Getting Out the Vote in the Era of COVID-19
Getting Out the Vote (GOTV) is one of the most critical objectives of any campaign: convincing voters to leave their homes and come vote for your candidate on election day. But the challenges presented by COVID-19 have upended traditional GOTV strategy, forcing countless political strategists to consider other means of mobilizing voters.
Howard University’s Karthik Balasubramanian observes that many election efforts leading up to the United States Presidential Election are pivoting to relational-based organizing approaches to mobilization, where individuals stimulate their individual networks through digital tools1.
With a snap election called in BC for October 24, a potential federal election on the horizon, and rumours of a 2021 snap election in Ontario, GOTV efforts must significantly change in Canada’s most populated provinces, existing within the constraints set out by public health protocols.
Back to Basics
To consider new GOTV approaches, go back to the basics and understand what motivates someone to vote. Political economists examine the dilemma of voting through numerous models, including the considerations of “the rational voter” and one’s utility (i.e. happiness) gained from voting.
Voters gain happiness in both casting their ballot and the outcome of an election, whether that is because there is a candidate they support, they prefer having a representative from the governing party, or maybe they get a kick out of taking part in their civic duty. Simultaneously, it “costs” them a bit of their happiness to go vote, like lost time in their day, figuring out where to vote, and the hassle of leaving the house to wait in line at the ballot box.
So, political strategists and their GOTV campaigns are essentially trying to tip a scale: how do we make voting for our candidate more favourable than both the happiness gained from staying at home, combined with the “cost savings” from not having to go vote?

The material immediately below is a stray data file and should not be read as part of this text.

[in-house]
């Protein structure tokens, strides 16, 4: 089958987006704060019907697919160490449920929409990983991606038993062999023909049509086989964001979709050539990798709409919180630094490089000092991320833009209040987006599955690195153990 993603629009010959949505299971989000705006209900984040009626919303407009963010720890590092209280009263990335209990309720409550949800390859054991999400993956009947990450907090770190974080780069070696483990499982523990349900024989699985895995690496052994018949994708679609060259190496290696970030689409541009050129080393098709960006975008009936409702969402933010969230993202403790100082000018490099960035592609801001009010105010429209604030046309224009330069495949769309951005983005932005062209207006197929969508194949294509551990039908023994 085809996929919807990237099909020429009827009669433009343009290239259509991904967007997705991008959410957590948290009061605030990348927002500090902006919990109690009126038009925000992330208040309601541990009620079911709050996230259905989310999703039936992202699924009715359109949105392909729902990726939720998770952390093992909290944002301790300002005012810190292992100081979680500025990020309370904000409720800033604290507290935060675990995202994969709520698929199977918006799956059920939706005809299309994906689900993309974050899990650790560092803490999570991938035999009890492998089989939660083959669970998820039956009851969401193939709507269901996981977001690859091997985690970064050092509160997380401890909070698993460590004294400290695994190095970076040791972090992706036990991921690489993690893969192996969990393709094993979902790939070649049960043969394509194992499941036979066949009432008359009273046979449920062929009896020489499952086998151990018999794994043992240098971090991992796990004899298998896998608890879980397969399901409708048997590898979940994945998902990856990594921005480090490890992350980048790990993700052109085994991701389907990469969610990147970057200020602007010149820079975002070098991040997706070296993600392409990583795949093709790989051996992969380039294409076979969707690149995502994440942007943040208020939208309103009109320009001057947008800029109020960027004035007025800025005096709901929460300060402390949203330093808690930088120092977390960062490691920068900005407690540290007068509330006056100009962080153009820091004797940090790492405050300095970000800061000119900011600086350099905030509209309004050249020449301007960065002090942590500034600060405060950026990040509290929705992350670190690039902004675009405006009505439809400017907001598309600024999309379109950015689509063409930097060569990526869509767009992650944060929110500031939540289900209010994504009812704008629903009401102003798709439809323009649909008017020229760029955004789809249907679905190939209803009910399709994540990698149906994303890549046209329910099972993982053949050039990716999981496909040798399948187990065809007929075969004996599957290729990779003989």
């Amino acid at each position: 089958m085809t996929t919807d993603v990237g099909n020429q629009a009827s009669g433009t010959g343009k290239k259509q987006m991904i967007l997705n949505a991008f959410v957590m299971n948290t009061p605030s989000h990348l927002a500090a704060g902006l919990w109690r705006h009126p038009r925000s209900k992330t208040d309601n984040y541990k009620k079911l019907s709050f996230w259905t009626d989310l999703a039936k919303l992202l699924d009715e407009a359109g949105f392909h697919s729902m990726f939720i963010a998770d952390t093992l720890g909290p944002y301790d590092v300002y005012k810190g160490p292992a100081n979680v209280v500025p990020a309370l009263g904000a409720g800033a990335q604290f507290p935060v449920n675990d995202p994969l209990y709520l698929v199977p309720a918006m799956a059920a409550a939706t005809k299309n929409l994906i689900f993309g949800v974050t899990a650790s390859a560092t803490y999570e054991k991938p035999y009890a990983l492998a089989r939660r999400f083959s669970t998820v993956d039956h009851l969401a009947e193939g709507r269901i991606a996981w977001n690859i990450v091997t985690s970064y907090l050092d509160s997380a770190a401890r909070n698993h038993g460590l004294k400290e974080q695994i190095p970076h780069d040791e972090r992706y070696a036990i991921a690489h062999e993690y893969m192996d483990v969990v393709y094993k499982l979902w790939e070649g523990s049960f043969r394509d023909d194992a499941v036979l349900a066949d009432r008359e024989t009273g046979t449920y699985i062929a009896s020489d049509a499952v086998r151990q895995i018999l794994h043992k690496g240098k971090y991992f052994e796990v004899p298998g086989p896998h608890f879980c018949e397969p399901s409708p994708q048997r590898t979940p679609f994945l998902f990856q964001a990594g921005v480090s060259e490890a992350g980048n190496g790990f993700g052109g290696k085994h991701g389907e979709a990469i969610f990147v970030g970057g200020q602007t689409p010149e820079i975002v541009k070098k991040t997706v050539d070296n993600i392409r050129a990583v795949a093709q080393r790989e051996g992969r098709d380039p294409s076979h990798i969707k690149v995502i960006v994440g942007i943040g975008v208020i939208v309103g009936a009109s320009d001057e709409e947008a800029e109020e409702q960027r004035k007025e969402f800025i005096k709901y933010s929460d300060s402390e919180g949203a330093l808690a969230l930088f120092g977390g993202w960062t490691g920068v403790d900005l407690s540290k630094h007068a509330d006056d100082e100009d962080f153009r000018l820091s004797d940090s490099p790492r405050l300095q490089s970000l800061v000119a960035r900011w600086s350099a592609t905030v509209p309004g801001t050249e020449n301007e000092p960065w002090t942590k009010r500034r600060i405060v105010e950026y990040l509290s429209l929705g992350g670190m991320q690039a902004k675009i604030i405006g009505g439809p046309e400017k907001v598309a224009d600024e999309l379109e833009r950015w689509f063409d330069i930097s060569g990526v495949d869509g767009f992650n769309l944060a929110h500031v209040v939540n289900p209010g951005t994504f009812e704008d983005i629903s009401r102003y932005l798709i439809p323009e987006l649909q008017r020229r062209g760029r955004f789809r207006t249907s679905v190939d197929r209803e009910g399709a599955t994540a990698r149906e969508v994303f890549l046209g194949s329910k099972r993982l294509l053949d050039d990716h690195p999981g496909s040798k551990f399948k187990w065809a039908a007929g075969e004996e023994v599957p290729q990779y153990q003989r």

This objective is achieved through various activities, including volunteer calls, social media marketing, door-to-door canvassing, radio/TV ads, election day events, offering voters a ride to the polls, direct mail, physical ads (billboards, lawn signs, etc.), and automated reminders to our supporters about where and when to vote.
Adapting Your GOTV Strategy
As we enter what looks like a “second wave” of COVID-19 with its increased risk of infection, the cost of voting today is much higher than in a pre-COVID world, heavily weighing down the scale to one side. Campaign leadership must seriously consider their election activities and resource allocation early on in their campaigns. Many “bread and butter” techniques to mobilize voters, like door-knocking, bring an increased risk of infection to both campaign volunteers and voters alike. Alternatives must be considered, and concessions must be made to find the next best approach to mobilizing voters.
The authors of Get Out the Vote, an evidence-based book on campaigns, stress the importance of harnessing voters’ social environments and pressures into a voter mobilization strategy. They would encourage campaigns to embrace broad principles in crafting their new campaign strategies in a COVID-world2: Those principles are: